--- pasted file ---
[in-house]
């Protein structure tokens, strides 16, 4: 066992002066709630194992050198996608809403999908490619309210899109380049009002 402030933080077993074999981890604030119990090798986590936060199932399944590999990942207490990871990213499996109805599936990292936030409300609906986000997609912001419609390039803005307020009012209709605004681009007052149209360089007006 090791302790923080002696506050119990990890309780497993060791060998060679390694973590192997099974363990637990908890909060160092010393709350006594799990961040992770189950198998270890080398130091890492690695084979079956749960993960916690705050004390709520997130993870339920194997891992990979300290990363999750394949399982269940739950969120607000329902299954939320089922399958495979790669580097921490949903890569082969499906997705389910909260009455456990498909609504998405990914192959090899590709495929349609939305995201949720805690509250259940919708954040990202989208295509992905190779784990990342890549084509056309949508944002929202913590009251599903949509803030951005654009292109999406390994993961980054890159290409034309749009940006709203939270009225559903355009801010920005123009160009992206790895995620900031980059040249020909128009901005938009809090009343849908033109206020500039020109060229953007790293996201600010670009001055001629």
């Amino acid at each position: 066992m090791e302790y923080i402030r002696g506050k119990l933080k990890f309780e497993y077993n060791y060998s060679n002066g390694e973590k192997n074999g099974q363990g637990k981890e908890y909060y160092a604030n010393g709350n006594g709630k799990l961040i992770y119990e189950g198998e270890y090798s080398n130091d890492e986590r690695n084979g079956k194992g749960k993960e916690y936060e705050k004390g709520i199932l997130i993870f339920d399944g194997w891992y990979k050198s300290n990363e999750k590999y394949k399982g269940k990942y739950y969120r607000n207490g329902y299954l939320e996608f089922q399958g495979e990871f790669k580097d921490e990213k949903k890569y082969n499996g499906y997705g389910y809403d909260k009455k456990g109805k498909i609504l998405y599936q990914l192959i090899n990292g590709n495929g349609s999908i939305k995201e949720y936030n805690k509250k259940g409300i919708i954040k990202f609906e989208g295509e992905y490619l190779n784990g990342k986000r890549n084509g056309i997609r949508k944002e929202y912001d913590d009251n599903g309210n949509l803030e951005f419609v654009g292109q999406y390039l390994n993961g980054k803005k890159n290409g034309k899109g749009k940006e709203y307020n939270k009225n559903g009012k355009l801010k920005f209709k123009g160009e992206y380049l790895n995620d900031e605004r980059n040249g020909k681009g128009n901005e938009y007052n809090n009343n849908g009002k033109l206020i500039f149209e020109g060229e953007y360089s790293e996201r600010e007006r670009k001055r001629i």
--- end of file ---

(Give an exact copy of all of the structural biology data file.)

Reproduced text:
[in-house]
């Protein structure tokens, strides 16, 4: 066992002066709630194992050198996608809403999908490619309210899109380049009002 402030933080077993074999981890604030119990090798986590936060199932399944590999990942207490990871990213499996109805599936990292936030409300609906986000997609912001419609390039803005307020009012209709605004681009007052149209360089007006 090791302790923080002696506050119990990890309780497993060791060998060679390694973590192997099974363990637990908890909060160092010393709350006594799990961040992770189950198998270890080398130091890492690695084979079956749960993960916690705050004390709520997130993870339920194997891992990979300290990363999750394949399982269940739950969120607000329902299954939320089922399958495979790669580097921490949903890569082969499906997705389910909260009455456990498909609504998405990914192959090899590709495929349609939305995201949720805690509250259940919708954040990202989208295509992905190779784990990342890549084509056309949508944002929202913590009251599903949509803030951005654009292109999406390994993961980054890159290409034309749009940006709203939270009225559903355009801010920005123009160009992206790895995620900031980059040249020909128009901005938009809090009343849908033109206020500039020109060229953007790293996201600010670009001055001629």
């Amino acid at each position: 066992m090791e302790y923080i402030r002696g506050k119990l933080k990890f309780e497993y077993n060791y060998s060679n002066g390694e973590k192997n074999g099974q363990g637990k981890e908890y909060y160092a604030n010393g709350n006594g709630k799990l961040i992770y119990e189950g198998e270890y090798s080398n130091d890492e986590r690695n084979g079956k194992g749960k993960e916690y936060e705050k004390g709520i199932l997130i993870f339920d399944g194997w891992y990979k050198s300290n990363e999750k590999y394949k399982g269940k990942y739950y969120r607000n207490g329902y299954l939320e996608f089922q399958g495979e990871f790669k580097d921490e990213k949903k890569y082969n499996g499906y997705g389910y809403d909260k009455k456990g109805k498909i609504l998405y599936q990914l192959i090899n990292g590709n495929g349609s999908i939305k995201e949720y936030n805690k509250k259940g409300i919708i954040k990202f609906e989208g295509e992905y490619l190779n784990g990342k986000r890549n084509g056309i997609r949508k944002e929202y912001d913590d009251n599903g309210n949509l803030e951005f419609v654009g292109q999406y390039l390994n993961g980054k803005k890159n290409g034309k899109g749009k940006e709203y307020n939270k009225n559903g009012k355009l801010k920005f209709k123009g160009e992206y380049l790895n995620d900031e605004r980059n040249g020909k681009g128009n901005e938009y007052n809090n009343n849908g009002k033109l206020i500039f149209e020109g060229e953007y360089s790293e996201r600010e007006r670009k001055r001629i």